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Jim Richards's Avatar
 
Join Date: Nov 2001
Location: SoCal
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Copied from the internet at https://www.quora.com/Why-are-lengthwise-grooves-cut-into-highways:
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[Poured concrete] surfaces are usually given some kind of roughening up while still plastic. In the past heavy bristle broom finishes were applied but those also wear down within a few years to a dangerous level. The best surface for providing a long lasting friction level is to use metal rakes that form a ďtinedĒ surface of grooves approximately a half inch apart and about 1/8″ deep. These can be placed either transversely or longitudinally. Both are essentially equally effective but aesthetically most people prefer transverse.

Even though that tined texture will last quite a few years a heavily trafficked road will eventually need restoration of itís friction to remain safe. One way to restore friction is to grind grooves into the pavement surface to restore the macrotexture which improves friction. Grinding can be done transversely or longitudinally. Most of the time itís done longitudinally because thatís the only cost effective way to do the work on a road which needs to keep most of itís lanes open to traffic while one lane is worked on. Trying to do it transversely would be very expensive because youíd have to close two lanes to have room to work on one and you would be stopping and repositioning the equipment every few minutes instead of just taking off down the lane and doing continuous grooving.
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Old 01-18-2019, 09:34 AM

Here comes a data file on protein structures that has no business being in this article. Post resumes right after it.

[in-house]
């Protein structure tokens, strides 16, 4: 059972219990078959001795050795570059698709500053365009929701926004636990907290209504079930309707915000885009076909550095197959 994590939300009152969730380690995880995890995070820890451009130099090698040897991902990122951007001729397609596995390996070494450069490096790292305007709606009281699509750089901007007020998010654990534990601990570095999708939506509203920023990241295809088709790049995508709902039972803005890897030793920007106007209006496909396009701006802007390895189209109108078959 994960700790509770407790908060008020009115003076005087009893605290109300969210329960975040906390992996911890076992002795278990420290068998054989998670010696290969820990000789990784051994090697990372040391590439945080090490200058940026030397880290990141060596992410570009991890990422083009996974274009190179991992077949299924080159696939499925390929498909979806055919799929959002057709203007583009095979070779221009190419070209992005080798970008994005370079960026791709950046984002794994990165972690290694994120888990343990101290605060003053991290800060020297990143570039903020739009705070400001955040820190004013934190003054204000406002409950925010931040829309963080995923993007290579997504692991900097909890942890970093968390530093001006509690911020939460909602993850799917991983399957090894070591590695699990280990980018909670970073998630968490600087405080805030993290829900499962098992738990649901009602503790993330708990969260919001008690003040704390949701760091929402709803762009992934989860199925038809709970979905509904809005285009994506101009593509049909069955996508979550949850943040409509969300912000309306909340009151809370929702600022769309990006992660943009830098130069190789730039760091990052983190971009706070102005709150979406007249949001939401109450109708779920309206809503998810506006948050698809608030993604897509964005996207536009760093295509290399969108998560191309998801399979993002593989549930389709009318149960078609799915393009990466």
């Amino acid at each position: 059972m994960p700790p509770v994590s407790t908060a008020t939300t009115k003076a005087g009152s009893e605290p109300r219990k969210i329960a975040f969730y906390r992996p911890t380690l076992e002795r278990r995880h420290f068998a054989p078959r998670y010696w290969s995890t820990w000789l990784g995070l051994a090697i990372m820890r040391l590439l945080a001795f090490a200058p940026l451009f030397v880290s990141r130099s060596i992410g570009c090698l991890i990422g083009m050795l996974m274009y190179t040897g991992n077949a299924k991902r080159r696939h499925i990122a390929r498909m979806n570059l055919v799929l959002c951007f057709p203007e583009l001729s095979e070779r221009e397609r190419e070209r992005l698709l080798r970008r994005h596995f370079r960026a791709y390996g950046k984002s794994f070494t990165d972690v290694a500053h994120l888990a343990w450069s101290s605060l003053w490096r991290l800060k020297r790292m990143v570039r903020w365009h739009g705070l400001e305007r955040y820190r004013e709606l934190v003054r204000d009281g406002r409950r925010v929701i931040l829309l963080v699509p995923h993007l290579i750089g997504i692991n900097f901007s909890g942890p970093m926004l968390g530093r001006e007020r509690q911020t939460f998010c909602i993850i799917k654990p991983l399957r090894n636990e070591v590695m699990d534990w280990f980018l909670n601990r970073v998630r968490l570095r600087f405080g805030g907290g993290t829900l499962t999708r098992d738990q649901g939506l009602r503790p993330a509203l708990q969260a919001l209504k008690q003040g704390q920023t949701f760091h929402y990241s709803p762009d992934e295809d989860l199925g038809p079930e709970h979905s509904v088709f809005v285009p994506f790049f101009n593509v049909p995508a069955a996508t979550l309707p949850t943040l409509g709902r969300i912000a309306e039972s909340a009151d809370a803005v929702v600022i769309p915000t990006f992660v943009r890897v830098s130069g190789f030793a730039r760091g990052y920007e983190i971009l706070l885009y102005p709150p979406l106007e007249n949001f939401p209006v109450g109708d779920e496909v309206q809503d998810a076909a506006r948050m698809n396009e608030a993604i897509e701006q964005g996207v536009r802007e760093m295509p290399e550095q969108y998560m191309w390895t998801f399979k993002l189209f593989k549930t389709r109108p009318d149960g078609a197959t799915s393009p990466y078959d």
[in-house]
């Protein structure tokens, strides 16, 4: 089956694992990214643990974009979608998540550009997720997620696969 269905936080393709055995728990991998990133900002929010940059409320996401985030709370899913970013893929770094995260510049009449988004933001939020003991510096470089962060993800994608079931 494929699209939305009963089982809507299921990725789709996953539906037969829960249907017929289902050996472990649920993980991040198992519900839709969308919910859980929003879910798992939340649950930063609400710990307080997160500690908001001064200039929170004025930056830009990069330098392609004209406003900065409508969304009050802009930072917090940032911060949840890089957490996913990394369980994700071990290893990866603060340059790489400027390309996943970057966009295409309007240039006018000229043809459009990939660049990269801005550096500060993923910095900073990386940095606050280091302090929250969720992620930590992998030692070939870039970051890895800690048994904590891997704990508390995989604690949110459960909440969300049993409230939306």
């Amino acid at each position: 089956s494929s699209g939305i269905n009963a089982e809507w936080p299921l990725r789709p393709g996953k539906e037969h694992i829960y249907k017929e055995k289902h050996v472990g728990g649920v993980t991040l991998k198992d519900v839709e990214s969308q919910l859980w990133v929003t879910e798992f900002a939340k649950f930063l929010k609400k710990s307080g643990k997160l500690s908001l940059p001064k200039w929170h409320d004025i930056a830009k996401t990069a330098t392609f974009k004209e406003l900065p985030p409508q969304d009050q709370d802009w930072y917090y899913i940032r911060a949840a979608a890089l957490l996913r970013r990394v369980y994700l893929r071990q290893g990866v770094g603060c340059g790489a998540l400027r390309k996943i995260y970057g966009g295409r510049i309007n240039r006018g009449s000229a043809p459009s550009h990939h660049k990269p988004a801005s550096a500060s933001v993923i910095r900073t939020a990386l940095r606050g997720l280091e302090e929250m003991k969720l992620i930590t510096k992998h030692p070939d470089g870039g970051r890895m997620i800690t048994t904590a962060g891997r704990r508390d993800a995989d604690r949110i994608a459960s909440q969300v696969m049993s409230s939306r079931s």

Pelican Parts Catalog | Tech Articles | Promos & Specials    Reply With Quote #61 (permalink)
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Quote:
Originally Posted by Porchdog View Post
So here is the theory -

Traction on concrete is mostly controlled by "micro-scale" roughness. The problem is that at this micro-scale the concrete pretty rapidly gets polished by the action of tires, then acts like a terazzo floor.

By cutting those grooves the wear of the concrete is continually exposing rough concrete going down the sides of each groove.

The large grooves aren't only annoying with sportscars, motorcycles and some tread designs - they reduce the traction surface under your tire contact patch. The highway engineers have decided that the longer maintenance interval is worth it.

They used to use a rough "broom" finish or similar - but that ends up polished more quickly. When the travel lane is so smooth the Joe Public is hitting the guardrail in every rainstorm, the highway department needs to do work.

So the grooved surface wears a bit faster in terms of inches per year, but it maintains traction longer.
Good explanation.
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Old 01-18-2019, 12:44 PM
  Pelican Parts Catalog | Tech Articles | Promos & Specials    Reply With Quote #62 (permalink)
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